The plover seems to behave in an unusual fashion, running almost diagonally, with its head lowered and the individual at Laem Pak Bia appears quite aggressive to other shorebirds.

The unusual poise of the bird can be seen here in this photograph taken by Johan Svensson on 4th November 2007, also at Laem Pak Bia sand spit.

"White-faced Plover"
(Photo by Johan Svensson)

More of Johan's photographs of the "White-faced Plover" in comparison to Malaysian Plover can be seen here: "White-faced" & Malaysian Plovers.

Another "White-faced Plover" has been seen by many and photographed on the salt pans at Laem Pak Bia. Tony Broome sent me this photo of the bird, taken on 15th February in the company of Mr Tii.

"White-faced Plover"
(Photo by Tony Broome)
Nick Upton, 7th March 2008.
"White-faced Plover" photographed in March 2007 at Laem Pak Bia

Whilst a number of sightings of "White-faced Plover" have been made from the sand spit at Laem Pak Bia over the last few months, I have been alerted to some photographs taken on 3rd March 2007 by Garry Bakker and Rinse van der Vliet, from The Netherlands, which show a "White-faced Plover", once again at Laem Pak Bia. Garry mentioned to me that he and Rinse realised at the time that it was an unusual bird and that is why they photographed it - and now the identification has been verified by other parties.

This shows that Laem Pak Bia is a reliable site for this bird, and it would appear that it has been so for some time.

"White-faced Plover"
(Photo by Garry Bakker) 

"White-faced Plover"
(Photo by Garry Bakker) 

Nick Upton, 18th February 2008 from information supplied by Garry Bakker.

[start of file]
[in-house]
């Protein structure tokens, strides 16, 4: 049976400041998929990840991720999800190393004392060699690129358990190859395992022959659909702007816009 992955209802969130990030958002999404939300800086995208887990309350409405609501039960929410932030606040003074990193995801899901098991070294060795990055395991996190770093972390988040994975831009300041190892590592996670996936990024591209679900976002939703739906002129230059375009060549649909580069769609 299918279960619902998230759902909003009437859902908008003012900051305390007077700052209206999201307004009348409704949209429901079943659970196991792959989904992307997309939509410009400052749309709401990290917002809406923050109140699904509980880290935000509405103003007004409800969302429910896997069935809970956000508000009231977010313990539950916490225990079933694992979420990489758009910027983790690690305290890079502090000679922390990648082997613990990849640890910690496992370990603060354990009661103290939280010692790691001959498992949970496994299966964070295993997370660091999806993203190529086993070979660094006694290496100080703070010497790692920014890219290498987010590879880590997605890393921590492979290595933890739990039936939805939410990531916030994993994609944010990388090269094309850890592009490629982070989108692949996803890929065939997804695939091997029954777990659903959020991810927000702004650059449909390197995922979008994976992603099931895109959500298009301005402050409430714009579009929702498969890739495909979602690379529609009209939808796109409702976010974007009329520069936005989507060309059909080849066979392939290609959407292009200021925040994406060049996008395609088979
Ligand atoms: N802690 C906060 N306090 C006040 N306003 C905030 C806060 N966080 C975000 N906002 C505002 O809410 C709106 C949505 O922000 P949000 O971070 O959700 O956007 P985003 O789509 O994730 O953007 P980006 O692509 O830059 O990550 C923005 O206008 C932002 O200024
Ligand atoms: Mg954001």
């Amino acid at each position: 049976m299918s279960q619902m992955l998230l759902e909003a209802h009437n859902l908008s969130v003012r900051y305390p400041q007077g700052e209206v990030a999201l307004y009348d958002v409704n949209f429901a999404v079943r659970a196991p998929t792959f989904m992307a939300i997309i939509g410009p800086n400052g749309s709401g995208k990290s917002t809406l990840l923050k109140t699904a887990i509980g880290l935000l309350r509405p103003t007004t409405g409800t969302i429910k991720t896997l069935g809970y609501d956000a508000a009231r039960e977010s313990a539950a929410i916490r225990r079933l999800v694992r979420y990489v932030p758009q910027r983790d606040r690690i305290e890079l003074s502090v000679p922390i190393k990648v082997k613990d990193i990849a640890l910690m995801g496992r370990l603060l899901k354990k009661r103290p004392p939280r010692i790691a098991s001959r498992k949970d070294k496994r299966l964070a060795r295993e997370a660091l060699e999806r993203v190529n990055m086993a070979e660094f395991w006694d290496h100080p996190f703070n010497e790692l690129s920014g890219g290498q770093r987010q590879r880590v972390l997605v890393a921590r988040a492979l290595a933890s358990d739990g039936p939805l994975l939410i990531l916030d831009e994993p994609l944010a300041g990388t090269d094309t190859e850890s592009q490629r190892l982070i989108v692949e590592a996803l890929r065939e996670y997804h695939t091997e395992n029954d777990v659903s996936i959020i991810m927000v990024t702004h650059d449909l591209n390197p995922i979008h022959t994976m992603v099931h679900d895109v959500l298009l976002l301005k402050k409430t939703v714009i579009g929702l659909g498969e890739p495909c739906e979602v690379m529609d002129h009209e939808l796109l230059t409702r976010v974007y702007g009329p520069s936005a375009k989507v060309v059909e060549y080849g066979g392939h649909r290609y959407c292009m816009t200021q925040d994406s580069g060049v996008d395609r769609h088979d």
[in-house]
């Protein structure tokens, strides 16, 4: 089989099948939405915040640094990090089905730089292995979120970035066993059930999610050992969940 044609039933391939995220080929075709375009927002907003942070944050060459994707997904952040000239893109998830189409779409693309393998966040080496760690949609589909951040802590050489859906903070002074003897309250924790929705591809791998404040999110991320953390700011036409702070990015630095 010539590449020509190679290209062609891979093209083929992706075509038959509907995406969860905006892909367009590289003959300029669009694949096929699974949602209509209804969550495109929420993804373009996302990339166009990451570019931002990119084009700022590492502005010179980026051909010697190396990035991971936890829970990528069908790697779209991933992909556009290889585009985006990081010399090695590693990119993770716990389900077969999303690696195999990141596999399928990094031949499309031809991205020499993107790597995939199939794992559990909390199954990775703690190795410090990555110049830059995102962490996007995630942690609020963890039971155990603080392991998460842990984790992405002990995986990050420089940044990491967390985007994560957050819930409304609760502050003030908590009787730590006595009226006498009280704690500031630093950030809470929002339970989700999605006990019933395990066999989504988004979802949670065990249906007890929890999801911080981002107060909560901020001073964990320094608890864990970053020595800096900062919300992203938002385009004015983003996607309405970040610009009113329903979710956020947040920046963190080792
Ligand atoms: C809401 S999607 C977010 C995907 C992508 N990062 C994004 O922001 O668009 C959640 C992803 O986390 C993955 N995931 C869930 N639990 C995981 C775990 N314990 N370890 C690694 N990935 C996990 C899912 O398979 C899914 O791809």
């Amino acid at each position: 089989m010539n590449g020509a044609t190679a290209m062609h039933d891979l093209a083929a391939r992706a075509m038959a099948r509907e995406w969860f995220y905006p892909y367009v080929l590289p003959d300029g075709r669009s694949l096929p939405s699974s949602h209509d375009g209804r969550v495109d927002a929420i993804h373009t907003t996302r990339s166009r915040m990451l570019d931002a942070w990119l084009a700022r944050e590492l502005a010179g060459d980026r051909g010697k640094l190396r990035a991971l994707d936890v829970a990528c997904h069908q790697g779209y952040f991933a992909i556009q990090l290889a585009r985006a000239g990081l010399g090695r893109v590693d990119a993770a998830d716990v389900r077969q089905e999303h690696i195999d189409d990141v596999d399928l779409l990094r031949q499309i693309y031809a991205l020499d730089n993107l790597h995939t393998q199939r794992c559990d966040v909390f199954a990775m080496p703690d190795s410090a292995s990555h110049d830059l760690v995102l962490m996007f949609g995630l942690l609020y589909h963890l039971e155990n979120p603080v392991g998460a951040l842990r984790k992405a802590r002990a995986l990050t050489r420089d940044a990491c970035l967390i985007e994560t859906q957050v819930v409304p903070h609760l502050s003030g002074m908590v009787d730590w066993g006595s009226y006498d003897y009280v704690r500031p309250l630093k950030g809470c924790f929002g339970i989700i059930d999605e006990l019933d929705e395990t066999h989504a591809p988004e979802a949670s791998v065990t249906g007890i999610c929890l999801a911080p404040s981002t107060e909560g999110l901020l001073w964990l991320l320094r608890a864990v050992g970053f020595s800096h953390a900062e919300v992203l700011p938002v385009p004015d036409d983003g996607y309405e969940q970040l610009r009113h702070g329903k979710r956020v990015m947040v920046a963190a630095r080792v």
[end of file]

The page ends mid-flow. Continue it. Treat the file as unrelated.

Look out for "White-faced Plover" in Thailand

Many of you will have read about the Charadrius plovers that have been labelled "White-faced Plover" in the absence of any difinitive classification of these birds. Most of the sightings of this form, which resembles Kentish Plover closely but has a number of plumage and structural differences which make it identifiable in the field, have come from Malaysia and Singapore but with the supposition that they are migratory comes the possibility that they occur, at least as passage migrants, in Thailand.

"White-faced Plover"
(Photo by David Bakewell ) 

Birdwatchers observing shorebirds in Thailand would be well advised to read the article which outlines the plumage and structural details which allow ornithologists to separate these birds from other plovers such as Kentish, Malaysian and Sand Plovers.

The article makes interesting reading and compares the "White-faced Plover" form to all the known subspecies of Kentish Plover, concluding that it cannot be any of them. Whilst these birds are mysterious, I personally feel that the difference between some of the structural points and plumage of these birds and the known subspecies of Kentish Plover is somewhat overstated.

The conclusion of the authors, on these birds, is that proper analysis and classification can only come after DNA analysis; a conclusion which I think most birdwatchers will agree with. Whatever the eventual classification of these birds is, it remains that birders can relatively easily identify them in the field and sightings from Thailand are surely just a matter of time.

Anyone who thinks they have sighted these birds in Thailand is encouraged to contact the authors of and of course I would be interested to hear about it too.

Latest News

As I was preparing to upload this file to the website I was alerted to the fact that the "White-faced Plover" was indeed seen and photographed at Laem Pak Bia on the weekend, 5-6th January 2008. Further sightings are awaited.

Nick Upton, 9th January 2008